"Shadowboxes become poetic theaters or settings wherein [their contents] are metamorphosed [into] the elements of a childhood pastime. The fragile, shimmering globules become the shimmering but more enduring planets--a connotation of moon and tides" (J. Cornell, quoted in D. Waldman, Joseph Cornell, exh. cat., Solomon R. Guggenheim Museum, New York, p. 13).
Joseph Cornell's enchanting Magic Soap Bubble Set was first acquired by Elizabeth Raphael, one of Pittsburgh's most influential art patrons. When she was just twenty-one years old, she opened Outlines, the city's first modern art gallery. Local art students like Andy Warhol "made time to visit [the] local avant-garde gallery called Outlines, where he was exposed to the work of such cutting-edge artists...as John Cage, Buckminster Fuller, Marcel Duchamp and Joseph Cornell" (Andy Warhol Museum Staff, Andy Warhol: 365 Takes, Pittsburgh, 2004, p. 7). Her 1944 show, "Surrealist Objects: Toys, Pinball Machines and Others"--Cornell's first solo exhibition outside New York--presented Magic Soap Bubble Set and eleven other early shadowboxes.
The exhibition was reviewed in the local Post Gazette by a somewhat baffled writer, who headlined the article, "Surrealism Invades Pinball Machine Field With Nickelless Objet d'art--For a Price," (V. Johnson, Post Gazette, 31 March 1944). Raphael's other exhibitions were met with similarly perplexed reviews, with titles ranging from, "Weird French Film Shown at Outlines" to "One-man Surrealist Show is Largely a Bottle Display." Despite the conservative taste of locals, Raphael continued to pioneer modern art in Pittsburgh. Her gallery became known as a salon for creative talent, supplementing its exhibitions with a stimulating program of lectures by Lázló Moholy-Nagy, collaborative performances by Merce Cunningham and John Cage, and avant-garde films by Jean Cocteau. Outline's list of exhibited artists reads like a roll call of the most important of the 20th century, from early modernists Paul Klee, Wassily Kandinsky and Henri Matisse to contemporaries Jackson Pollock, Joseph Albers and Alexander Calder. The gallery closed in 1947, but not before mounting numerous shows that forged a path for local institutions and museums, including the Carnegie Institute. Raphael's legacy will be chronicled in the forthcoming documentary, Tracing Outlines, to be released this year.
Raphael first encountered Cornell's art at Peggy Guggenheim's famous New York gallery, The Art of This Century. She remembers, "I asked her if there was any chance of getting [Cornell] for a one man show. She said she'd be thrilled but would have to ask him. I wrote him a couple of letters and may even have visited him and he was excited about it...The show was very popular" (E. Raphael, quoted in "Elizabeth Rockwell Raphael Interview," Society for Contemporary Craft, Pittsburgh, www.contemporarycraft.org). Her extraordinary commitment to modern art was entirely without financial agenda; in fact, she often bought and sold works at lower prices, personally underwriting the difference to jumpstart an artist's career. Her bold patronage of Cornell's art was especially prescient: at the time she put on "Surrealist Objects," she remembers how "the only artists who admired [Cornell's] work were Surrealists...Nothing happened for Joseph until years later when the [Museum of Modern Art] decided to give him a one-man show." (E. Raphael quoted in op. cit.). Lent by Raphael to the Museum of Modern Art retrospective in 1980, Magic Soap Bubble Set bore witness to the growing recognition of Cornell's work, as it was exhibited early on at the visionary Pittsburgh gallery and later, at the eminent modern museum.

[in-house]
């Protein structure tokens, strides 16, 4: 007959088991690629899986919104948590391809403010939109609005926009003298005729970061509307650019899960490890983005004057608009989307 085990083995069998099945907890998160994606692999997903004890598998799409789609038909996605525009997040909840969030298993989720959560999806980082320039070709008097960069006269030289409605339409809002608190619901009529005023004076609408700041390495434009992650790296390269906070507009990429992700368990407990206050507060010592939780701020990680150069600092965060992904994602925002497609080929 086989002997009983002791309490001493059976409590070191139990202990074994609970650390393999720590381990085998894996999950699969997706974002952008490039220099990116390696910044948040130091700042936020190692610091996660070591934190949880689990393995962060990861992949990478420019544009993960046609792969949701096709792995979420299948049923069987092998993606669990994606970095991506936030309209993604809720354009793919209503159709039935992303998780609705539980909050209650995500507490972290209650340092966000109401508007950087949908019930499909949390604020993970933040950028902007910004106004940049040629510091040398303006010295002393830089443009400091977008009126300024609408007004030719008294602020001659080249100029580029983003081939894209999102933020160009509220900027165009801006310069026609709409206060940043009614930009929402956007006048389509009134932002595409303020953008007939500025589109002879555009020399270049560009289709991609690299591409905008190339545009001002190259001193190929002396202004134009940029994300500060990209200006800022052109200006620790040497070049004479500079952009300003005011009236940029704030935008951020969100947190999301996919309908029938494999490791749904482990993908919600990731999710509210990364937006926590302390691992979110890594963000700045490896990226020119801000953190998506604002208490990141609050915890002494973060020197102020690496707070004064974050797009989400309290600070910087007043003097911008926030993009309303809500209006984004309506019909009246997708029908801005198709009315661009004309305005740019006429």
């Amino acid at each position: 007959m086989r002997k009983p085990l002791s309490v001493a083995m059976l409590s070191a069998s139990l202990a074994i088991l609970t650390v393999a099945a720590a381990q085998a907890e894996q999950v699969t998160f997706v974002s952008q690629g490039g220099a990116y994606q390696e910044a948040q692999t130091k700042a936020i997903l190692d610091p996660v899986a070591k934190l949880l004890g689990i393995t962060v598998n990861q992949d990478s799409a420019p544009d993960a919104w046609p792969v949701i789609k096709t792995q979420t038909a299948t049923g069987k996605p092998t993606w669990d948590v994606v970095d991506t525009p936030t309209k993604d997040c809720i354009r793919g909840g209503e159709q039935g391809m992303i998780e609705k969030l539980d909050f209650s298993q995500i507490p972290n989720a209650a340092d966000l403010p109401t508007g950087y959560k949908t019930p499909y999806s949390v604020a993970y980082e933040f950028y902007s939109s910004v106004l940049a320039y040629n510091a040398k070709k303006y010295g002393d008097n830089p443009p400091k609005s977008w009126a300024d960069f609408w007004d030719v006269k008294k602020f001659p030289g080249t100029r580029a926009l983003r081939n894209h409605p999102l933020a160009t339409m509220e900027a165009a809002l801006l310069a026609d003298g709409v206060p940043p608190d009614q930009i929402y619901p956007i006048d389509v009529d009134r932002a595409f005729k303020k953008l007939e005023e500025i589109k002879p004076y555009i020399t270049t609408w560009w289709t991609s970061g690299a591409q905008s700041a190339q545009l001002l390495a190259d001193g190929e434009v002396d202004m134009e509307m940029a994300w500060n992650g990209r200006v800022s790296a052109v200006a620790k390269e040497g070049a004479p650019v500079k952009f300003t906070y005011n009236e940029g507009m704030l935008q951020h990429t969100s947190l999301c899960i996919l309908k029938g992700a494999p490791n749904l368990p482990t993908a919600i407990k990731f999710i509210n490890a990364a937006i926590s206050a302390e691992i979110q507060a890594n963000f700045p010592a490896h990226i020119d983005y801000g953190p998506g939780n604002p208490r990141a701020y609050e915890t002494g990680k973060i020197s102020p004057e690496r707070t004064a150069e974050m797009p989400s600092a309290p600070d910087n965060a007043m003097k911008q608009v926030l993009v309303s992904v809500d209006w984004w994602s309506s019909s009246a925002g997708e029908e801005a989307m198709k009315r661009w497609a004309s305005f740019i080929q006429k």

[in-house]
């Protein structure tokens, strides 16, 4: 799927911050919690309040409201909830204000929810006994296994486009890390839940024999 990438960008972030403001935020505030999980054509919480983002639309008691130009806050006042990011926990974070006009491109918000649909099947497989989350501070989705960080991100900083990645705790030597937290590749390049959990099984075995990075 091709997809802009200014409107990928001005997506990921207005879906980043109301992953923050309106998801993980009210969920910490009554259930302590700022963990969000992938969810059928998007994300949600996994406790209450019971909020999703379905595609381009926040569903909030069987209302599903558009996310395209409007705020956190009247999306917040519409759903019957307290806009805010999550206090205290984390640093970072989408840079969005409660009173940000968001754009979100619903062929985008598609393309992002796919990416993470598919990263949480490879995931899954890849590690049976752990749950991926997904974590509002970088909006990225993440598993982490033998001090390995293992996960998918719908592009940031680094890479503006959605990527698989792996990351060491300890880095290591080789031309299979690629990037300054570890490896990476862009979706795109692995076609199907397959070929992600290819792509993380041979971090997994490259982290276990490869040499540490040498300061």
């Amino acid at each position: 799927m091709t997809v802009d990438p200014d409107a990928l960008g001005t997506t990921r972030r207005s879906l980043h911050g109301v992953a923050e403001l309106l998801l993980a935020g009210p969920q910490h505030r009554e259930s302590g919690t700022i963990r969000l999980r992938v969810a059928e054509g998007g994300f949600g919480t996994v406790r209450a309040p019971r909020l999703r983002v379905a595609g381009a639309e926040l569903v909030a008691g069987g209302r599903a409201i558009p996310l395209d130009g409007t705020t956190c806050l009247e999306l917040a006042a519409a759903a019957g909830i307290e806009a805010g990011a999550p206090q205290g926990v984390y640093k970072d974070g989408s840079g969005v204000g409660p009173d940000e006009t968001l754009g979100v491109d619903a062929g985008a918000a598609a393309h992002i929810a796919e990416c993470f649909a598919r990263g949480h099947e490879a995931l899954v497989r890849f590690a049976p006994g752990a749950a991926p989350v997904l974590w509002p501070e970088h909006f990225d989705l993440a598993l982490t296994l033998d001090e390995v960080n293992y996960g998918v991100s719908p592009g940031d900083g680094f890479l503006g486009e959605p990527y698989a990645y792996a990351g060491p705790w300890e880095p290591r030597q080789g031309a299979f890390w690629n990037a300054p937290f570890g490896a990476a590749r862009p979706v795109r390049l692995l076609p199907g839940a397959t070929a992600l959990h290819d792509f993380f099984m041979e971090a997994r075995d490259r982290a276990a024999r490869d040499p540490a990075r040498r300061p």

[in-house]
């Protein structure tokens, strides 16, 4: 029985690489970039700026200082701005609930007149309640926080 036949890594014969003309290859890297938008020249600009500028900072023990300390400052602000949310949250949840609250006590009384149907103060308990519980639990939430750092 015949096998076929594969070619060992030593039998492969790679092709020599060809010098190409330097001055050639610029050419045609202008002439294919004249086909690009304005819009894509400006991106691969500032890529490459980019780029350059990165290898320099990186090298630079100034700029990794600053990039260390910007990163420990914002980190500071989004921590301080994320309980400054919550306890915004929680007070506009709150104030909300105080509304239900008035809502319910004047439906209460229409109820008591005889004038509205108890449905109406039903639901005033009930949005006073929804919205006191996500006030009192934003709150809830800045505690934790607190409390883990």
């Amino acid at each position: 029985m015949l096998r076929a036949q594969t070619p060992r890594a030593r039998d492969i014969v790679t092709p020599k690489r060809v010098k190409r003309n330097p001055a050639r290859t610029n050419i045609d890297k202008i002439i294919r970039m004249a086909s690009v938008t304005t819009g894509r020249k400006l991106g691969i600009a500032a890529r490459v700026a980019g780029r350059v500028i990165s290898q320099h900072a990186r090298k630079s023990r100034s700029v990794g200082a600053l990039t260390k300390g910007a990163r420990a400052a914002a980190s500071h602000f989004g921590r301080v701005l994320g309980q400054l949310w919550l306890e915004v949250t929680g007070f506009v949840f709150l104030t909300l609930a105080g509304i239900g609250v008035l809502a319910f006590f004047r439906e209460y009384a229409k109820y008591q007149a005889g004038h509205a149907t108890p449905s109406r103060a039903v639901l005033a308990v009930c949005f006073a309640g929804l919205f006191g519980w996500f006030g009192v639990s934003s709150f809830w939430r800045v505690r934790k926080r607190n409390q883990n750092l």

In Magic Soap Bubble Set, Cornell arranges the fragments of his Lower Manhattan wanderings, transforming his dime-store treasures into enchanting microcosmic cabinets. The work belongs to the Soap Bubble Set series, Cornell's first group of mature box constructions. In the late 1930s, the artist learned new carpentry skills that allowed him to make more refined, wood-frame objects which replaced his earlier paperboard ones. The first of the series was included in the MoMA's Fantastic Art, Dada, Surrealism exhibition, organized by the museum's founding director Alfred H. Barr Jr. The set was shortly thereafter acquired by the Wadsworth Athenaeum--Cornell's first work to enter a museum collection.
Magic Soap Bubble Set presents creamy, pale coloring and grand divisions signature of his earliest boxes. Cornell places a German lunar map as the central backdrop; in front, two cordial glasses bookend a series of glass discs on a bed of purple fabric. Lateral panels hold mirrored arrangements of white pipes, glass marbles and two seashells. On the uppermost shelf, wooden cylinders hang from the top, stamped with images that refer to celestial navigation: the mythical figure Andromeda, constellations, a seafaring ship, the planet Jupiter, and a bird's head. The roundness of the marbles, glass circles and lunar map, appealed to Cornell as they allude to the spherical soap bubble. Traditionally, the soap bubble is read as an allegory of vanitas: its shimmering, diaphanous surface acts as a memento mori, a reminder of the transience of life and its earthly objects. Similarly the work's juxtaposition of distinct textures of glass, seashells, and clay alludes to 17th century still lifes and the treasures and imagery newly discovered from seafaring voyages. Celestial navigation became his primary visual metaphor for extended travel across time and space. In this light, Magic Soap Bubble Set is particularly bittersweet, since Cornell often stayed within the confines of his house on Utopia Parkway in Queens, never travelling further than the Northeast where he grew up. Despite his cloistered life, Cornell used his boxes to investigate far-off, imagined universes.